Higher-Ed Thanksgiving Story

I was too busy to post on my college blog yesterday because I was struggling with a semi-broken oven as I tried to cook a 22-pound turkey, a pumpkin praline pie (my husband’s favorite), blueberry pie (my son’s favorite) and lots more with low heat. An hour after I put the turkey in the oven it was still pinkish. Oh well, the late dinner tasted great.

As I am still in vacation mode up here in the San Francisco Bay area with family, I wanted to share a higher-ed Thanksgiving story that I saw in The Washington Post. The story is about Mario Rocha, who spent 10 years in prison after being wrongly convicted of the murder of a teenager in a gang-riddled part of Los Angeles.  Mario’s talent for writing emerged in prison and it caught the eye of a nun, who ended up finding a prominent law firm to look into his case. His plight was the subject of a documentary called Mario’s Story.

Here is the higher-ed part, Mario is now a 30-year-old freshman at George Washington University.  It’s a great story to read during this Thanksgiving holiday.

Lynn O’Shaughnessy is the author of The College Solution and she also write a college blog for CBSMoneyWatch.com.

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  1. Thanksgiving throwback!

    Coincidentally stumbled across this article today, Ms. O’Shaughnessy. Was humbled by your gracious words, and remembered the moment when the attached Washington Post article was printed. A well-written profile by Daniel De Vise, who incorporated the piece into a series of exposes on higher education across the United States. Mine was among several others that might interest your readers.

    Molly Hennessey-Fisk, staff writer for the Los Angeles Times, recently ran a story about my short-lived victory against the State of California for monetary compensation, of which I became only the 18th formerly wrongly convicted person to succeed in this pursuit via California’s Penal Code 4900 Claim of False Imprisonment. There are several factors behind the “short-lived” aspect of this latest chapter in my ongoing story of struggle both as a formerly imprisoned young man and as a free walking target for various law enforcement agencies throughout Los Angeles County, where I returned to live post-GWU in my current efforts to launch the Sixth Sun Press as an independent publication and literacy advocacy organization for the community.

    Please feel free to contact me for an update on my battle for economic justice, not to mention a host of projects-in-progress aimed at pushing forward the cause for humanity as a self-identified “ambassador” for Global Justice. In a word, global justice serves a continuum to the growing international campaign for human rights originated by way of his final speeches, titled “The Ballot or the Bullet,” by none other than the Honorable Malcolm X upon defecting from the Nation of Islam and returning to the United States after his famous religious pilgrimage to the Holy City of Mecca prior to his assassination. Let’s hope my fate will not match that of Malcolm X’s more than 50 years ago as a result of the scandal that the US corporate media exploited perhaps by orders of high level authority who by failing to save his life essentially condoned his tragic death at the hands of three black triggermen who were also affiliated with the black Muslim movement that Mr. X helped to galvanize as a former member of the NOI.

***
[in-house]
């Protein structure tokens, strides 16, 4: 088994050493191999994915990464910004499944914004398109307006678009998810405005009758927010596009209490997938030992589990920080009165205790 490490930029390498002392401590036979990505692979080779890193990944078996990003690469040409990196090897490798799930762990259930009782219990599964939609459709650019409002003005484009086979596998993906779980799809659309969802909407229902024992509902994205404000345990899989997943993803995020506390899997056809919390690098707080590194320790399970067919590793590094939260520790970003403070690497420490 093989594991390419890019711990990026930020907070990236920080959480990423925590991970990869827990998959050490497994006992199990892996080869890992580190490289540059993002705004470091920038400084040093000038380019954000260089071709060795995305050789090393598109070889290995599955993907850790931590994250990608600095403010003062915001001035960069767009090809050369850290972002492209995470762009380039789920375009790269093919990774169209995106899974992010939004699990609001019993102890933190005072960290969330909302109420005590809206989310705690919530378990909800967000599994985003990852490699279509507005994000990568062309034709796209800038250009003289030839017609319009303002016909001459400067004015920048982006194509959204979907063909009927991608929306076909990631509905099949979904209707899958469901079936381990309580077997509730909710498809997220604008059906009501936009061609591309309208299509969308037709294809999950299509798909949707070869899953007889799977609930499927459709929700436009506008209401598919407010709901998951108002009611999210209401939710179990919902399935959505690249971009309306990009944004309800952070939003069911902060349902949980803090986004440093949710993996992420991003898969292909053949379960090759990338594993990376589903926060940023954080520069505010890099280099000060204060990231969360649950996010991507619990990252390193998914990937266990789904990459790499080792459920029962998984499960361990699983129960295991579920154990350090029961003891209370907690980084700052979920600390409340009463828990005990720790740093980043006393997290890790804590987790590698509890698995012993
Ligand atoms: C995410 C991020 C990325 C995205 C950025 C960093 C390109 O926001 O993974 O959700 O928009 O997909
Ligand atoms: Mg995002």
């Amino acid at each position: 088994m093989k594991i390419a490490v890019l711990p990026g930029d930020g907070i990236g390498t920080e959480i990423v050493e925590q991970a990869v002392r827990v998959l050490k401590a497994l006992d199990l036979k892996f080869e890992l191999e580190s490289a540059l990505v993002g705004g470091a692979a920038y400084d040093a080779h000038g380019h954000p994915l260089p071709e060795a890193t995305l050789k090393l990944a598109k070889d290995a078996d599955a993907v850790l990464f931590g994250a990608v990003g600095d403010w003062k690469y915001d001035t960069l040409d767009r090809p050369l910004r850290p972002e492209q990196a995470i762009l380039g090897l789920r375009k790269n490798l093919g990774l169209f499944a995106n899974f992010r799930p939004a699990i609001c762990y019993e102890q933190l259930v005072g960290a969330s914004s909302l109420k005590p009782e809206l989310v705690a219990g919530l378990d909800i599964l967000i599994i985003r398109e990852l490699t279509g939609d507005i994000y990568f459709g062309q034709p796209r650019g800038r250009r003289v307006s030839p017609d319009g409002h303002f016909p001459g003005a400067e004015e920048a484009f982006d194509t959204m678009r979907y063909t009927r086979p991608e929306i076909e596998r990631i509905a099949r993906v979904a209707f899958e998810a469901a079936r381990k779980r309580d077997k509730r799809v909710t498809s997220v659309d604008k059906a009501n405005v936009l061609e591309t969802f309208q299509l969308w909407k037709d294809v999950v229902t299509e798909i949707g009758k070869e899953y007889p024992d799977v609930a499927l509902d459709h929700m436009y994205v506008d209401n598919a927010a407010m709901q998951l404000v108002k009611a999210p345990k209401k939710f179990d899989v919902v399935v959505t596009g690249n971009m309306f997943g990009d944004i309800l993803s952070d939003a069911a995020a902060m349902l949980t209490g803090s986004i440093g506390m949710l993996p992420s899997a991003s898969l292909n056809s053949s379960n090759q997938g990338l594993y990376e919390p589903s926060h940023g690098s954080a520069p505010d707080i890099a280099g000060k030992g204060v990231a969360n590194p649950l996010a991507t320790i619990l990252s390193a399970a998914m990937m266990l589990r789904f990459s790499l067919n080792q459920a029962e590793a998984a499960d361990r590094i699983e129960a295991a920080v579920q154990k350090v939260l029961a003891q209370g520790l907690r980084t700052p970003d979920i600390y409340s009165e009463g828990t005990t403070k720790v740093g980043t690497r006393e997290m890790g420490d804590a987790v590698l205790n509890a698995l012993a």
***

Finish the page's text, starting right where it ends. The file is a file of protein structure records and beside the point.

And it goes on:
During my studies at GW, I focused on learning more about various leadership models in any context through the Organizational Science program offered to both graduate students and undergrads. In this, Malcolm X teaches us that oftentimes when we are speaking on behalf of organizations, our organizational mentality can seriously hinder our individual abilities to speak boldly and honestly in open forums regarding issues that are critical of our own organizational practices, such as that of the behavior of the dishonorable black Muslims who would ultimately conspire to end the life of one extraordinary leader who had yet to reach his full potential as an independent voice for human rights when he was murdered. This can be said about Dr. Martin Luther King and many others whose precious lives were robbed from us by the same criminal organizations that run the show today in almost every part of the world. For this reason, we as a People must, first and foremost, take a stand as individuals in solidarity with human beings anywhere and everywhere who shall continue to rise to the momentous occasion before us today and tomorrow to uphold Global Justice as an everyday personal struggle waged through our collective commitment and, most of all, individual courage to lead the fight wherever it may lead.

    In closing, being that today is Thanksgiving, let us recall the words of Malcolm X when he said, “We didn’t land on Plymouth Rock, Plymouth Rock landed on us.”

    Long live the revolutionary struggle for human rights and global justice!